Article by: Bruce N. Cameron & Blaine L. Hutchison
46 PEPP. L. REV. 471 (2019)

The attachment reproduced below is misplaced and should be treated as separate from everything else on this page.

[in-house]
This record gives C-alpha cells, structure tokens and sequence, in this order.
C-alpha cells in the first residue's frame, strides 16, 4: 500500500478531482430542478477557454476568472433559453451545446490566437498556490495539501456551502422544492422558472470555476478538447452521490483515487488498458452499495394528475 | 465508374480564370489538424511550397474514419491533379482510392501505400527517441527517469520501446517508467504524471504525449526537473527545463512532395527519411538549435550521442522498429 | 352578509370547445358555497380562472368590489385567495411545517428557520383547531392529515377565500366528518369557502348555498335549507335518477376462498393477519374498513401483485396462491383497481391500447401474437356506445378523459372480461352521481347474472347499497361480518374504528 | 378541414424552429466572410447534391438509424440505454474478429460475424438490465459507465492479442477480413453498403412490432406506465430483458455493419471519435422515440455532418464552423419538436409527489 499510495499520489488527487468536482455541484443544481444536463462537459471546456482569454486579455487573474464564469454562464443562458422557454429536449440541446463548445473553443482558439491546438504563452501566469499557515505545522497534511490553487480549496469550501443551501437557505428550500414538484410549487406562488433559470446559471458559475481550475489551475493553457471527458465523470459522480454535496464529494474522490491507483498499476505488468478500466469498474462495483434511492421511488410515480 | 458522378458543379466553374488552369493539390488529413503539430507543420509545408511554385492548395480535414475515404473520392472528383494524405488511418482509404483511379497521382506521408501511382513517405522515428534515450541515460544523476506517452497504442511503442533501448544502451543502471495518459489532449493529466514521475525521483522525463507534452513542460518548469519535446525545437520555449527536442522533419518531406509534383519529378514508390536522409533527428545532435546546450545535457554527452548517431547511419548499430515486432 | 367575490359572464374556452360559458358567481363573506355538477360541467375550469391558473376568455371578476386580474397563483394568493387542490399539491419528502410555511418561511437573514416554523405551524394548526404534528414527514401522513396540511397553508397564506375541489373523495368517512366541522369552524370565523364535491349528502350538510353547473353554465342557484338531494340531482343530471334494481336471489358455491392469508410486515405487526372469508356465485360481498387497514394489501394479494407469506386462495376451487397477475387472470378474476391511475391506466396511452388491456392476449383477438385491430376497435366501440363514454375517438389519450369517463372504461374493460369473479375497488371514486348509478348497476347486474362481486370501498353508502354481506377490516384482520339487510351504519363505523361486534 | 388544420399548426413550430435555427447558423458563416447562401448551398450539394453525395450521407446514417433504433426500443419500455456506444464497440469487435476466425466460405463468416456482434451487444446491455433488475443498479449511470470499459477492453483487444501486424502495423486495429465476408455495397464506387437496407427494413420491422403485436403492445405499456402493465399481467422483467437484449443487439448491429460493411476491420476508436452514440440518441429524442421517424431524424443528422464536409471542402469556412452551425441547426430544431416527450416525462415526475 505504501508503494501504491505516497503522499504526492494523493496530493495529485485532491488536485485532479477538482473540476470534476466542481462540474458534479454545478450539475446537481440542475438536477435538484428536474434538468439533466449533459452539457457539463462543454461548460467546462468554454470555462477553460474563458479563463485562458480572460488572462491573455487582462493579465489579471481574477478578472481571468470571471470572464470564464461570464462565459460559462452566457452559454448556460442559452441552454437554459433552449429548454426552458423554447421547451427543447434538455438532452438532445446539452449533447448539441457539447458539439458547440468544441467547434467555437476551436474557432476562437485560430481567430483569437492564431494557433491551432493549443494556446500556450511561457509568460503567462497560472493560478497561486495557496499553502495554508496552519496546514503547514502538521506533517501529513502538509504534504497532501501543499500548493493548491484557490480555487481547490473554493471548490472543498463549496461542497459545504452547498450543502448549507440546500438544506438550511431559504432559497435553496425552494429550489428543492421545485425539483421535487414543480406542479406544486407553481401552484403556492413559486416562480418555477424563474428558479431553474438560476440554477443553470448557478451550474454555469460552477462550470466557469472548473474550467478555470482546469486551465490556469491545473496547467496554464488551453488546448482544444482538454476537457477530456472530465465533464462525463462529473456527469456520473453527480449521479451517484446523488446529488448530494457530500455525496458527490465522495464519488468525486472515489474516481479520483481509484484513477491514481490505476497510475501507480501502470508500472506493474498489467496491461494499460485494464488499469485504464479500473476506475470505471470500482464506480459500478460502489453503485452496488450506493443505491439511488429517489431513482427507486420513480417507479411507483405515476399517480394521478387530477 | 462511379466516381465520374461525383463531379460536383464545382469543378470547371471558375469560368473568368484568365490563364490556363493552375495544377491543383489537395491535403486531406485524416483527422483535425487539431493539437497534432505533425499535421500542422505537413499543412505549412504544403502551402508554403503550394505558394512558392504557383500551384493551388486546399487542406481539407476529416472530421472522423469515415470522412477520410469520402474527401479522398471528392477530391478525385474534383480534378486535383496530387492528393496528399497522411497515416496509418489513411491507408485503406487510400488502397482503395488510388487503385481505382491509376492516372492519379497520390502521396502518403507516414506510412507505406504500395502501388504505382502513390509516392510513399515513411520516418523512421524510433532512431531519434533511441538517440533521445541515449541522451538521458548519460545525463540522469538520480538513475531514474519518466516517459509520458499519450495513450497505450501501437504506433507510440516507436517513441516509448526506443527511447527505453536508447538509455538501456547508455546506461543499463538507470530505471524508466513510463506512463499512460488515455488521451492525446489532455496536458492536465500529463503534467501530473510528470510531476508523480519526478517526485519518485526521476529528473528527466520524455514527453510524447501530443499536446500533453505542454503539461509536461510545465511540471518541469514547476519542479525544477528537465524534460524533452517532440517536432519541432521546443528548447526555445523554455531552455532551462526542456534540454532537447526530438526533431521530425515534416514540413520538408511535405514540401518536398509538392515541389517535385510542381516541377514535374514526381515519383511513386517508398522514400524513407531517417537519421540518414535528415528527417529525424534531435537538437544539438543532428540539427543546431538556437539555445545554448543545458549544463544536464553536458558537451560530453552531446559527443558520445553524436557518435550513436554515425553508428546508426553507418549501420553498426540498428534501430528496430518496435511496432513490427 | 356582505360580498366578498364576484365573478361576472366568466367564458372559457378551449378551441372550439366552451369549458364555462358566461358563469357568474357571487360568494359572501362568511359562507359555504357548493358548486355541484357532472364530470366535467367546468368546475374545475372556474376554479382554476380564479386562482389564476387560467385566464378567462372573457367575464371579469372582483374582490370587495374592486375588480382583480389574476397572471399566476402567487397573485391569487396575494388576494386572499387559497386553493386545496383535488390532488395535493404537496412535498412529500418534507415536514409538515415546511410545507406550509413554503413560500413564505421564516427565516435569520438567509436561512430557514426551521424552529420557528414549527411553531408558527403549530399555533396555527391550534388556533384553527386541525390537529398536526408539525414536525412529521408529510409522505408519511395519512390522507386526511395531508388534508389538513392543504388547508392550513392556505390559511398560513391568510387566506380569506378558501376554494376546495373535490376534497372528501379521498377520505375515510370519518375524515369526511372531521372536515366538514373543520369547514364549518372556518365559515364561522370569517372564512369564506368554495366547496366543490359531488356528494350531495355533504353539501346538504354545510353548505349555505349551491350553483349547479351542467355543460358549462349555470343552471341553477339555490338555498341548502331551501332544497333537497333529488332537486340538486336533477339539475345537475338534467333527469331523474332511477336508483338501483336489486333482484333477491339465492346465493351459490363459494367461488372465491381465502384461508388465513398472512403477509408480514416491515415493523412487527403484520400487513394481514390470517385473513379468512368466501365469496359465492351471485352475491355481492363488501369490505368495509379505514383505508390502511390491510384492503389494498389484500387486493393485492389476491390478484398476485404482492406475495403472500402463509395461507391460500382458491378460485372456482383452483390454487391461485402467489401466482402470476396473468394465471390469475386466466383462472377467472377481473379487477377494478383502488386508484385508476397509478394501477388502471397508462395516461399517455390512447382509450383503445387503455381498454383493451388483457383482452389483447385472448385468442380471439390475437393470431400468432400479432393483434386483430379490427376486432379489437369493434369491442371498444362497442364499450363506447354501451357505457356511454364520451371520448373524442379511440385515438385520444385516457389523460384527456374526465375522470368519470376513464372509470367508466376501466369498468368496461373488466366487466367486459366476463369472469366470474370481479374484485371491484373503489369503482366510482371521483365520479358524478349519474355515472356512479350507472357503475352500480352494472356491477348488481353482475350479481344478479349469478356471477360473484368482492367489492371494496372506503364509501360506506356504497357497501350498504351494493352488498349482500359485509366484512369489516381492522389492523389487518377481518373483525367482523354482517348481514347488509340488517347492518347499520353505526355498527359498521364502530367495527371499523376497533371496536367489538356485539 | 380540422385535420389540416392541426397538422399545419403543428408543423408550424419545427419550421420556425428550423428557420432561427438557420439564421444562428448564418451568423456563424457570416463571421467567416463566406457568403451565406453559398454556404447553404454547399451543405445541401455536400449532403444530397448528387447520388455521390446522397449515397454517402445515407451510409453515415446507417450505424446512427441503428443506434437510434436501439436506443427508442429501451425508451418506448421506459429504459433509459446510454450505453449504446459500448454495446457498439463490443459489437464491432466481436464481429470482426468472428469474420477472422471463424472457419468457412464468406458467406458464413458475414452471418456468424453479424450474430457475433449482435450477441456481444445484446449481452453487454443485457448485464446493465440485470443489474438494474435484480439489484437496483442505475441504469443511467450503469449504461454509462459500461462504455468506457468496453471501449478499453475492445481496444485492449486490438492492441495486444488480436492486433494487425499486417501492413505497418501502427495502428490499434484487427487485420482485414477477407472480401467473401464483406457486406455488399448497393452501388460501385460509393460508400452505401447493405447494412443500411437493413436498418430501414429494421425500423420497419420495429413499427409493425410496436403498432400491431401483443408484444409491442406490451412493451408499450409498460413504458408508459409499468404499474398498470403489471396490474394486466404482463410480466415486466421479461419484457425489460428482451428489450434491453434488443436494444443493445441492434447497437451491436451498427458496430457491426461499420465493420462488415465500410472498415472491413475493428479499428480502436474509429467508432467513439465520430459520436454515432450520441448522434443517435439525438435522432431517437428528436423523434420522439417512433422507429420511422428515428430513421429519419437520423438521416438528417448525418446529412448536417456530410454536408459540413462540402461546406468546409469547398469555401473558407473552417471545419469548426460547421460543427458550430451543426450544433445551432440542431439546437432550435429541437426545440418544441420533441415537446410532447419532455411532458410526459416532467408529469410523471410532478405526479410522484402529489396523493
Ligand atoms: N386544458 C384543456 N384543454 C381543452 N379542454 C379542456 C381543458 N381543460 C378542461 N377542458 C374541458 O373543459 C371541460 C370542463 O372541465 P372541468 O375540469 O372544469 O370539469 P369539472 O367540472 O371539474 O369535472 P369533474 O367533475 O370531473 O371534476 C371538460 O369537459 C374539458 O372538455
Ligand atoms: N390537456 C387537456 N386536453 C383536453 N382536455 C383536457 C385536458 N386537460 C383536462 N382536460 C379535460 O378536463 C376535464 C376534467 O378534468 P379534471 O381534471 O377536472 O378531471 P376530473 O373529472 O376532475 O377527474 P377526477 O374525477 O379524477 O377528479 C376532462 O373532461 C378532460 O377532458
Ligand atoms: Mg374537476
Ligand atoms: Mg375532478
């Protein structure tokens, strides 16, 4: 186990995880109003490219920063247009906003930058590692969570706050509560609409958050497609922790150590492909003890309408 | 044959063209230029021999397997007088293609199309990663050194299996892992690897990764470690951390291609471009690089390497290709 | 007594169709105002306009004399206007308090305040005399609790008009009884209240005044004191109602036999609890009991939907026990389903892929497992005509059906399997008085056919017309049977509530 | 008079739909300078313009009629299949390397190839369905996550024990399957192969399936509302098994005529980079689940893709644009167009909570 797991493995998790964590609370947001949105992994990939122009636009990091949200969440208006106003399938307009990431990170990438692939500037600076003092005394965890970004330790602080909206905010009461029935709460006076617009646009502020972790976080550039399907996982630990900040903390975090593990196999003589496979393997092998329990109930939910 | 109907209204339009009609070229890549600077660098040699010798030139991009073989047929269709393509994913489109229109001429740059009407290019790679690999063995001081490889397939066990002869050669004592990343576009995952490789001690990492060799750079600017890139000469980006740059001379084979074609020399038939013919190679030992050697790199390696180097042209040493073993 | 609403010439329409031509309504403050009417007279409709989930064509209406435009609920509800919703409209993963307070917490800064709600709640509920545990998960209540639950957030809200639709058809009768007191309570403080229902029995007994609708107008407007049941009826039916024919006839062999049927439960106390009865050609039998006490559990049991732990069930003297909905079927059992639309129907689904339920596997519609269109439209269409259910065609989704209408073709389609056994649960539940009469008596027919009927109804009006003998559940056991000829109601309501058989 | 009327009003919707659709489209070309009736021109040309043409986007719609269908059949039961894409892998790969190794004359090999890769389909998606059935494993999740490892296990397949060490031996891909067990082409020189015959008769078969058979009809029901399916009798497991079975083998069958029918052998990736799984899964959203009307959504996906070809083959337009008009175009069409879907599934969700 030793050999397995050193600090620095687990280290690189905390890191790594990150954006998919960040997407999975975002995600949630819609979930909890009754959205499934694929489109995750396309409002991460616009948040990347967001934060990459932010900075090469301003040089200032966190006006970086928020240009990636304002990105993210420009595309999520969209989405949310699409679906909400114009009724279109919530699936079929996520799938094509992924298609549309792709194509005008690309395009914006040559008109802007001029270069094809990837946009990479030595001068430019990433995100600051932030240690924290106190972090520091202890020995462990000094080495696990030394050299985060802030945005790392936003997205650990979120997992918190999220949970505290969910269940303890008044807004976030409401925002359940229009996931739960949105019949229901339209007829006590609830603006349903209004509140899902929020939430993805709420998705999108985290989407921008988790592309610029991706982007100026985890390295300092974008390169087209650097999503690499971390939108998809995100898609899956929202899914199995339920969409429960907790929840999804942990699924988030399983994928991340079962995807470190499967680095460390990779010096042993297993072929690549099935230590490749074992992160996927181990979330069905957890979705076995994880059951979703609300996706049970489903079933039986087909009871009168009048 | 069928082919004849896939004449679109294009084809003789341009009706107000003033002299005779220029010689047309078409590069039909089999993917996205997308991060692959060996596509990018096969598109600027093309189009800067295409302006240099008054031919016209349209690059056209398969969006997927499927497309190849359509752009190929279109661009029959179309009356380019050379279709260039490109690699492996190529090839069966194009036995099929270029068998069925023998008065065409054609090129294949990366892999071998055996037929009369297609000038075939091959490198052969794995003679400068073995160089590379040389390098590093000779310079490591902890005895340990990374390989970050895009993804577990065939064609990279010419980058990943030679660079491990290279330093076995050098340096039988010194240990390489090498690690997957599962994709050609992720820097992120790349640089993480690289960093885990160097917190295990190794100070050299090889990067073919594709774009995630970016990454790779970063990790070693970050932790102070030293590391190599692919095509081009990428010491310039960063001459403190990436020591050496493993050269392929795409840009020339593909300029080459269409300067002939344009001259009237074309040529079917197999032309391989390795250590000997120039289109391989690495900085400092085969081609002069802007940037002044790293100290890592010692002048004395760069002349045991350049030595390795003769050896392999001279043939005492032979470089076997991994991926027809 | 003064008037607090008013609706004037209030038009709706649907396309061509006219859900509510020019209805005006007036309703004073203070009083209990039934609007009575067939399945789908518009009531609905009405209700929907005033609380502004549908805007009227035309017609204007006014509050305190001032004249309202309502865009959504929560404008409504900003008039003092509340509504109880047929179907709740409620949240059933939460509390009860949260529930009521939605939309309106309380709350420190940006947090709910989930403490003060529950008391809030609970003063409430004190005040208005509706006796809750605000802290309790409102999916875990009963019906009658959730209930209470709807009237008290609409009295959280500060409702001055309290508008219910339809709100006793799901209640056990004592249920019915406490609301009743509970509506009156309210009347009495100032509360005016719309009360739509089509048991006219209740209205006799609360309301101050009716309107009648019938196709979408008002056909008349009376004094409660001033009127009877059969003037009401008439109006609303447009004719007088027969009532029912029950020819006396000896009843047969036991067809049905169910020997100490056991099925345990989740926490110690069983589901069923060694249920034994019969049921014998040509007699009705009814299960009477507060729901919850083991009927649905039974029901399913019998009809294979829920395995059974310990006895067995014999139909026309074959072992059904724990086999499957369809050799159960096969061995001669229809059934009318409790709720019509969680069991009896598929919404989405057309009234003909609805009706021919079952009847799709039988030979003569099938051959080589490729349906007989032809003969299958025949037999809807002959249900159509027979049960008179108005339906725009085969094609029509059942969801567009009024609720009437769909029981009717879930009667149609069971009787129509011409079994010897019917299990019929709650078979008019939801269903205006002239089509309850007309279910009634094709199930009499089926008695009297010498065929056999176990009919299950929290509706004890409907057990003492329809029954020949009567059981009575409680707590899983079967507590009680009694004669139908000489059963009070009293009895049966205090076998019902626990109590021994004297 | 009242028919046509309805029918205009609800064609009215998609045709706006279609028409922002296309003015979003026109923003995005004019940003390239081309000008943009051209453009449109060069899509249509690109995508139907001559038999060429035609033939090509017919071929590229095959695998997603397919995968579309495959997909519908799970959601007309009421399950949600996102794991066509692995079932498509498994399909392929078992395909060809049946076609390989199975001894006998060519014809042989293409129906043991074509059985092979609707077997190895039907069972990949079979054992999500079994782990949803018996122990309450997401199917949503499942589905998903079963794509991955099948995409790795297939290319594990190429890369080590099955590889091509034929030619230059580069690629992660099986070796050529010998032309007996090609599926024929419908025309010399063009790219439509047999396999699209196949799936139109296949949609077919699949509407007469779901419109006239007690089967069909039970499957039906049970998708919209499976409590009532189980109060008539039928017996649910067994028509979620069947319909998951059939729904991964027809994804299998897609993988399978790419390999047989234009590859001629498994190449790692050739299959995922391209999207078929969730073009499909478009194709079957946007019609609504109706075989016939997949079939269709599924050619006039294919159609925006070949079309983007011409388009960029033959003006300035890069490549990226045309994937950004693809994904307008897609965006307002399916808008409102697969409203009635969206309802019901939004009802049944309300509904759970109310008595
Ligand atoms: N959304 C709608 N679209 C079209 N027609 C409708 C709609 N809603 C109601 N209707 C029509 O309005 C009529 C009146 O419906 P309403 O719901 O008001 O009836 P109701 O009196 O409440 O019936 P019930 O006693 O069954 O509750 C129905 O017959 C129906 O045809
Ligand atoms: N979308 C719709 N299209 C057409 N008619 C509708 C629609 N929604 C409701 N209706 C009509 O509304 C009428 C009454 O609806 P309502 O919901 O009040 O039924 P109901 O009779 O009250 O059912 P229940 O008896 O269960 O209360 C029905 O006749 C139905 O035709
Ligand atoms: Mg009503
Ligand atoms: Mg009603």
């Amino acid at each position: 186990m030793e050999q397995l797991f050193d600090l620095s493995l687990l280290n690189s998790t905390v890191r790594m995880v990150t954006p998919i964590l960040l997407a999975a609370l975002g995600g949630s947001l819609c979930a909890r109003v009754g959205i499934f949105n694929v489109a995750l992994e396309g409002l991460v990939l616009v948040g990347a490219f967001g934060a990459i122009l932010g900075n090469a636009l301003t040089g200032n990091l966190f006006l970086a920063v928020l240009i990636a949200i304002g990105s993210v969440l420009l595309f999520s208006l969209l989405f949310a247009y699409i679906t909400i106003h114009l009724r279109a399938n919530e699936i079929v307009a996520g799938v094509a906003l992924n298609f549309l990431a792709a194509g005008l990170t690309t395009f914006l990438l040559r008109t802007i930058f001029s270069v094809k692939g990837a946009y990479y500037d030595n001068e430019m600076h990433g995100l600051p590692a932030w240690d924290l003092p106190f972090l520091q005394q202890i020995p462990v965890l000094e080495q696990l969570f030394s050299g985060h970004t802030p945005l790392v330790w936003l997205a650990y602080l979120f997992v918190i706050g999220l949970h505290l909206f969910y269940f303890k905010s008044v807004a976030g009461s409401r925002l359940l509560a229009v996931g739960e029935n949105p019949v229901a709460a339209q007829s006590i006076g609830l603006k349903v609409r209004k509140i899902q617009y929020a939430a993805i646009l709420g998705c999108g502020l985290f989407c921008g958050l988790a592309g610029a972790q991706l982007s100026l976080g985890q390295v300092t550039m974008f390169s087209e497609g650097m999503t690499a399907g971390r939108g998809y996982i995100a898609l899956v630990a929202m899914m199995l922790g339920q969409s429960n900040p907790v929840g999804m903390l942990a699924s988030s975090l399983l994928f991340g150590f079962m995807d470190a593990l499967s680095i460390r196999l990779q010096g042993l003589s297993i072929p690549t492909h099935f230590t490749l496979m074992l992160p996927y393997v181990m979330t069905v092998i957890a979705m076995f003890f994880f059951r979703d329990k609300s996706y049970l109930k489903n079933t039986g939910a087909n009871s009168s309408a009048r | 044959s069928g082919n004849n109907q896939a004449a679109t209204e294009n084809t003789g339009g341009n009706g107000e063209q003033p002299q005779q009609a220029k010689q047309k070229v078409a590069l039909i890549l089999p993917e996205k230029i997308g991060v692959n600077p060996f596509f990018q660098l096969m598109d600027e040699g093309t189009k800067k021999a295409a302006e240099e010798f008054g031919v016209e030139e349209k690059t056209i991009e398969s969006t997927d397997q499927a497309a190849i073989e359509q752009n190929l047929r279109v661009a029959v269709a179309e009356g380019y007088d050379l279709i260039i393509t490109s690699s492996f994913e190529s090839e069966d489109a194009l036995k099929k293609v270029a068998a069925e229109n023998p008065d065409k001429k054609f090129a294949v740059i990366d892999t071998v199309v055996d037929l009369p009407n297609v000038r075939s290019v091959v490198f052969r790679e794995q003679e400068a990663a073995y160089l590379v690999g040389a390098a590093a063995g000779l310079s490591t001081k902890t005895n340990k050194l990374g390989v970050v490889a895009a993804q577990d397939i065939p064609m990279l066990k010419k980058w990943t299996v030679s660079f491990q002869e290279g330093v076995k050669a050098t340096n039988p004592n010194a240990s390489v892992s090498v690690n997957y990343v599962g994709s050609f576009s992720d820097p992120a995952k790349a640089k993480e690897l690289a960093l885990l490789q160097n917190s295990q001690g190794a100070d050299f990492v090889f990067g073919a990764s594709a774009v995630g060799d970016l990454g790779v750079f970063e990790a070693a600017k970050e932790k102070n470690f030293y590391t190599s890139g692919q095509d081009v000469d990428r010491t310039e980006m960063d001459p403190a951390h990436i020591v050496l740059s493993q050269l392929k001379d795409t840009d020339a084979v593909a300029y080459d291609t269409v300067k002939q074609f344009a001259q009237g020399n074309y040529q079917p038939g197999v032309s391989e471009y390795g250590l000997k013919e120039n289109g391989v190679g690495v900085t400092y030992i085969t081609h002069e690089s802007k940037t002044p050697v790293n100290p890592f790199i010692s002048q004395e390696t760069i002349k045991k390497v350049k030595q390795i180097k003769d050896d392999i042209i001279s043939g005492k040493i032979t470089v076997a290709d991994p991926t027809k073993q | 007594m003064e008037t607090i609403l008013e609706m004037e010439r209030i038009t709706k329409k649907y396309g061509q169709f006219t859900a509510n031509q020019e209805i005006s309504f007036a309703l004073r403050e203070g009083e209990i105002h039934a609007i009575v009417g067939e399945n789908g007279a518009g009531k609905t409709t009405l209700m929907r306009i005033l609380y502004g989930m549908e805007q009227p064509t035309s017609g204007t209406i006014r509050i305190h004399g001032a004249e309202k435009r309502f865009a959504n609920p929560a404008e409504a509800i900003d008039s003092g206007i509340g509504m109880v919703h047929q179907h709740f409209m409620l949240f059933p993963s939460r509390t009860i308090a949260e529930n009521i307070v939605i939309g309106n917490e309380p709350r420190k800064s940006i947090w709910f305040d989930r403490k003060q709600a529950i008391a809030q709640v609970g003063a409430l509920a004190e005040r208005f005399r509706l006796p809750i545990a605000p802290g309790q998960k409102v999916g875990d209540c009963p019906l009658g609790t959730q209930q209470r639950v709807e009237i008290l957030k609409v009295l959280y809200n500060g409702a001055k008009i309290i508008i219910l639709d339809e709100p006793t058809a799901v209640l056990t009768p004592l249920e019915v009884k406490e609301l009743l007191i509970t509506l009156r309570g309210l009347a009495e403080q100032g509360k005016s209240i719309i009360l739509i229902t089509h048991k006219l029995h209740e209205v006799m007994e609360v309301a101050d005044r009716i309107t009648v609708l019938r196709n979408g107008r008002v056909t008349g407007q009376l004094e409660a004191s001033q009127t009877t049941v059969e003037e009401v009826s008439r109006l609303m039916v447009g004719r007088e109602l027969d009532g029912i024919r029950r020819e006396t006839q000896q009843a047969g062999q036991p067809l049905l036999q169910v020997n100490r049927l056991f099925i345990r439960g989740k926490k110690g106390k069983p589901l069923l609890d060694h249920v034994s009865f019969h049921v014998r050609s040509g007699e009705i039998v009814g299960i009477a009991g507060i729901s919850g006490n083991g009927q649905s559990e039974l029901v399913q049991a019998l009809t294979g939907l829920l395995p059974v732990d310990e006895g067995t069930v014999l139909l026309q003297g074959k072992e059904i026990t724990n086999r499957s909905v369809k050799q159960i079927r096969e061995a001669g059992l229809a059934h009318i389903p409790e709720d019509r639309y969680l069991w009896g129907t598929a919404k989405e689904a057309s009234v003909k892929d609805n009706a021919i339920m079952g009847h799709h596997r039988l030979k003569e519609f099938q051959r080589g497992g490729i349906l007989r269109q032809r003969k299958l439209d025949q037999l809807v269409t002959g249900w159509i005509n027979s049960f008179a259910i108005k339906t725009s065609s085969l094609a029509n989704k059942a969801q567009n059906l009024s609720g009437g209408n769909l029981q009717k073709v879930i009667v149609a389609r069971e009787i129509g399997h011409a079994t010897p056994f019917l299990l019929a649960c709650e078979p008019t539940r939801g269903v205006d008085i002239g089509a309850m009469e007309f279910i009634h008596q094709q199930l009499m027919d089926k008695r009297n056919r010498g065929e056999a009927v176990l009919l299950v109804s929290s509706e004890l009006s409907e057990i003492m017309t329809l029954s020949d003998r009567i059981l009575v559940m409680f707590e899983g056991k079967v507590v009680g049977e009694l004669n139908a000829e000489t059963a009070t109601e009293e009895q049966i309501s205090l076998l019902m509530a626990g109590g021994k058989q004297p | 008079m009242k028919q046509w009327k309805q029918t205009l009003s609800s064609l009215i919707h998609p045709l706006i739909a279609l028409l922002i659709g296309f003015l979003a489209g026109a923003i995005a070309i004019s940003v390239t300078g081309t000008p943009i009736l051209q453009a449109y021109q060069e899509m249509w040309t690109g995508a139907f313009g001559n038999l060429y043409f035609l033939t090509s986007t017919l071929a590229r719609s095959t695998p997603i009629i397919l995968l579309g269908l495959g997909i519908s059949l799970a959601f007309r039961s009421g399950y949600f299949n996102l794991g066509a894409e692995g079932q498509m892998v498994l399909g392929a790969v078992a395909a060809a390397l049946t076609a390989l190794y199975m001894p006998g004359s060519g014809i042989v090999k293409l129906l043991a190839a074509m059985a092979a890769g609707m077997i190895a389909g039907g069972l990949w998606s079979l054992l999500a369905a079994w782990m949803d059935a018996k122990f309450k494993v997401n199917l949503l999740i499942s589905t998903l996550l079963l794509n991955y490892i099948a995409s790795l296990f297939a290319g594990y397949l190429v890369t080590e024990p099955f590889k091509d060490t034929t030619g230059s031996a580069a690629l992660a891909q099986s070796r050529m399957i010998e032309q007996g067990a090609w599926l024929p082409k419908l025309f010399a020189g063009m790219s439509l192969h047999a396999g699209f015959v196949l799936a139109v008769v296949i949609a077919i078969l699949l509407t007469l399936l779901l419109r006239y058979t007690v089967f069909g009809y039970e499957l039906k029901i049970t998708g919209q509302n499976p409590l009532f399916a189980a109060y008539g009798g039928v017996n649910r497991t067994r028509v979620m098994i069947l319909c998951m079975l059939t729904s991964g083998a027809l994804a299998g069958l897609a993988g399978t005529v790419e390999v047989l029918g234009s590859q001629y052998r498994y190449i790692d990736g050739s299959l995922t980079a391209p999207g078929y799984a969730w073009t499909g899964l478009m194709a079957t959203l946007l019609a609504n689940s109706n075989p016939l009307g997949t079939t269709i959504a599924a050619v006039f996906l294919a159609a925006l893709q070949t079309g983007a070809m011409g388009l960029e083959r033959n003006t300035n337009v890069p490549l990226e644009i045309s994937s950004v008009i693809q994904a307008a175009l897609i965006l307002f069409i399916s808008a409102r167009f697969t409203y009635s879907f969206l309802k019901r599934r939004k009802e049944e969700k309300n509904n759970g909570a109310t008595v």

In Abercrombie & Fitch, the U.S. Supreme Court fundamentally changed the way that Title VII religious accommodation cases are litigated and evaluated. This Article analyzes Abercrombie, explains how the Court eliminated religious accommodation as a freestanding cause of action, and suggests an altered proof framework for plaintiffs seeking an accommodation. The Article also explores the conflict between employee privacy rights and classic proof requirements for religious sincerity. The lower courts have largely failed to apprehend the change mandated by Abercrombie, with the result that their opinions are in disarray. The Article includes a chart organizing the diverse lower court opinions.